Blacks and Latinos Win Big at the Oscars

Lupita Nyong’o, John Ridley and Gravity’s Alfonso Cuarón were all recipients of the gold statue. 

John Ridley; Alfonso Cuarón; Lupita Nyong'o
John Ridley; Alfonso Cuarón; Lupita Nyong'o Valerie Macon/Getty Images; Joe Klamar/Getty Images; Jason Merritt/Getty Images

Blacks, Latinos Find Much to Like in Oscar

Biggest Audience for an Entertainment Show Since ’04

Black and Latino commentators each pronounced Sunday night’s Academy Awards a banner occasion — and the night also recorded the first Oscar for a Filipino-American. Composer Robert Lopez, with his wife Kristen Anderson-Lopez, won an Oscar for “Let It Go” from the Disney animated movie, “Frozen.”

The searing drama ’12 Years a Slave’ was named best picture at the 86th Academy Awards on Sunday night,” Todd Leopold reported for CNN.

“The story of Solomon Northup, a free African-American man who was kidnapped and sold into slavery, won just three awards, but they were all major: best picture, best supporting actress (Lupita Nyong’o) and best adapted screenplay (John Ridley).” African Americans were represented among the presenters, and the audience was introduced to Cheryl Boone Isaacs, the first African American to lead the Academy of Motion Picture Arts and Sciences.

Overseas, “Nyong’o was the topic of the day on Kenya’s radio and TV stations Monday,” the Associated Press reported. The AP’s Lynn Elber was among many who alluded to the heralding of Nyong’o’s complexion as beautiful: “Nyong’o, who has talked about learning as a child to accept her dark-skinned beauty, said she hoped her success would inspire other youngsters. . .”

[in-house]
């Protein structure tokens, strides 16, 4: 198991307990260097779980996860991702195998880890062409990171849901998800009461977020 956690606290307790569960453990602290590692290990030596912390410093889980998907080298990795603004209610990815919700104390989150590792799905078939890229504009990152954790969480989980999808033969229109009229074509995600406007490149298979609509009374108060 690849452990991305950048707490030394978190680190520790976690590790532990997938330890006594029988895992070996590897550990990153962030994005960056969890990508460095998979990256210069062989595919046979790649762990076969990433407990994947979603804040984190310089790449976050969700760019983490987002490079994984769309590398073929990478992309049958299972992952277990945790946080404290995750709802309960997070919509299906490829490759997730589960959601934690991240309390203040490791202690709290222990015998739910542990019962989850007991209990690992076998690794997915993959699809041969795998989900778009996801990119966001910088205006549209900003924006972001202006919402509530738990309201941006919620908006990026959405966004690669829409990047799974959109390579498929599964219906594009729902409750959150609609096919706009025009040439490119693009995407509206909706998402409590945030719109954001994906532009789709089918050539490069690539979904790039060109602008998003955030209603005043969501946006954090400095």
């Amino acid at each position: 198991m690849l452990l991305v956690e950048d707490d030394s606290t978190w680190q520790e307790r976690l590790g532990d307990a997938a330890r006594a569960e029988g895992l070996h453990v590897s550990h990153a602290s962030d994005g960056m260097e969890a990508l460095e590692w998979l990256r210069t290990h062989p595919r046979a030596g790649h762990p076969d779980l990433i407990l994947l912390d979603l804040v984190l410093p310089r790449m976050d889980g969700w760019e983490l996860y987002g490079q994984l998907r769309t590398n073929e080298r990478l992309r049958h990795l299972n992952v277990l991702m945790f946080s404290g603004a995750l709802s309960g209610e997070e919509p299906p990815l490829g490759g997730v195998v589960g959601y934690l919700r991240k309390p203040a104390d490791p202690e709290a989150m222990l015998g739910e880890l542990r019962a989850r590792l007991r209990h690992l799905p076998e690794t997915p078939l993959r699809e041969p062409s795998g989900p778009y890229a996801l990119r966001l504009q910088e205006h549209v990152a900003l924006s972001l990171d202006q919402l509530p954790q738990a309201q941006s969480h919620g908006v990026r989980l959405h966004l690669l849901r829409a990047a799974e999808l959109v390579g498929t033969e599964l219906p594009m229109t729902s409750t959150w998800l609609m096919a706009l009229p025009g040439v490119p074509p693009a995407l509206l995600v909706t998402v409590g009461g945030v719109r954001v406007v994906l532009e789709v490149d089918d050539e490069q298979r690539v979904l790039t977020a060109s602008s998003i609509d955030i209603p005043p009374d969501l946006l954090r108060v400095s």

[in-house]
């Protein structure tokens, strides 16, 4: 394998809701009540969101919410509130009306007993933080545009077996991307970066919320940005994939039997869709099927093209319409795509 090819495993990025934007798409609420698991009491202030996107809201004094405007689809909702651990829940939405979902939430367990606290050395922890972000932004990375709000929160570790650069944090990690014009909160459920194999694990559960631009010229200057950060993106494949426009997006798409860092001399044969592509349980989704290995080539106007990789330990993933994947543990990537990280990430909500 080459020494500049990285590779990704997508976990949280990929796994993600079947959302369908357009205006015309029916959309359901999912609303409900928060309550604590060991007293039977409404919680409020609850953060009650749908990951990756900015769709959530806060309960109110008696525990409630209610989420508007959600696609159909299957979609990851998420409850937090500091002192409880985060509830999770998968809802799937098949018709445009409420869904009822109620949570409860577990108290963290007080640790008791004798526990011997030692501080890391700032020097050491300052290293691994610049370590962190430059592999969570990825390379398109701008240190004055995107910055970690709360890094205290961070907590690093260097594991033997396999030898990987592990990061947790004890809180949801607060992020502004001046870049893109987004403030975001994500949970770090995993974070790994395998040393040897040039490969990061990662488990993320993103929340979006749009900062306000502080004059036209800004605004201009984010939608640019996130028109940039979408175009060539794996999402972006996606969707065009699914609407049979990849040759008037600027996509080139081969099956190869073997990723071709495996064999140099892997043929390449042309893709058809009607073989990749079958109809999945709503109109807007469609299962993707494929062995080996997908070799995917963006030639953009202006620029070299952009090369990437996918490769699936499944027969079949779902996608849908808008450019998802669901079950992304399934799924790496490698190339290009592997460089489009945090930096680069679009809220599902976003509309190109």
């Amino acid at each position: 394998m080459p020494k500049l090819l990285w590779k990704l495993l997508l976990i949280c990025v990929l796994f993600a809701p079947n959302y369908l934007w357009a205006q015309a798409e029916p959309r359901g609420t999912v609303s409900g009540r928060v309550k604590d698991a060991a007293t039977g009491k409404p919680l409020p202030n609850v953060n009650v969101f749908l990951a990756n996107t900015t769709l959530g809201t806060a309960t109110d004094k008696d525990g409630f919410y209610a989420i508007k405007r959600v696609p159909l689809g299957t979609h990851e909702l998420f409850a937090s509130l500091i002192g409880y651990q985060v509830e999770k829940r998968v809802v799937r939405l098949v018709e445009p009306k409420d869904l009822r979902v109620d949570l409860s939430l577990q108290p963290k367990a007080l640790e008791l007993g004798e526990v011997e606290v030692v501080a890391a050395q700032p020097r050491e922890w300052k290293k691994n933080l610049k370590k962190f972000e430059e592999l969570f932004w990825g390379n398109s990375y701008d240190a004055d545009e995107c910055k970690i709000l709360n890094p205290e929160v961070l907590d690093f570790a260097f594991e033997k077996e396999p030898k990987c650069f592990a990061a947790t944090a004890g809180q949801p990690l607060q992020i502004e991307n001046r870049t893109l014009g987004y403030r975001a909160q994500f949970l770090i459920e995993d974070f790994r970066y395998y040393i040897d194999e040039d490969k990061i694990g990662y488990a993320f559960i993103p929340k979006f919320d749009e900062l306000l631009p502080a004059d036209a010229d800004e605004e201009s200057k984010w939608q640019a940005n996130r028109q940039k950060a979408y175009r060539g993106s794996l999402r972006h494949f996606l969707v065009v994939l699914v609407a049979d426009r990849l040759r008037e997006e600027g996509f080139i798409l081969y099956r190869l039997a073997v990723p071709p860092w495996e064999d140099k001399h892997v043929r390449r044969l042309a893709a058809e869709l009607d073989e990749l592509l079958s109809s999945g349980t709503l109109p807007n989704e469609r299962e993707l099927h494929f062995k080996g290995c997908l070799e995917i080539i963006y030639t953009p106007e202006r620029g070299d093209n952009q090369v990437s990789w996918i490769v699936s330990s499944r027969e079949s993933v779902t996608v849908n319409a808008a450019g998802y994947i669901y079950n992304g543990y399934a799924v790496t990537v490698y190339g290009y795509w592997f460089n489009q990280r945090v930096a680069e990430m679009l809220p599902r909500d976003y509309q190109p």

Meanwhile, HuffPost LatinoVoices reported, “It was an Oscar night that will go down in history for Latinos.

“Between host Ellen DeGeneres’ quick wit and an impromptu pizza delivery for Hollywood’s biggest star, the 86th Annual Academy Awards not only made history when they honored Latin American talent but also spotlighted the political unrest currently overtaking Venezuela.

Alfonso Cuarón’s innovative space-thriller ‘Gravity’ was the night’s most honored film with a grand total of seven Oscars, which included Best Director, Best Cinematography, Best Film Editing, Best Original Score, Best Visual Effects, Best Sound Editing and Best Sound Mixing.

“Mexican cinematographer Emmanuel Lubezki accepted his long-awaited Oscar for his work in the critically-acclaimed film. His work on ‘Gravity’ earned Lubezki his sixth nomination and first win — in the past the cinematographer was nominated for ‘Children of Men’ and ‘Y Tu Mamá También,’ among others.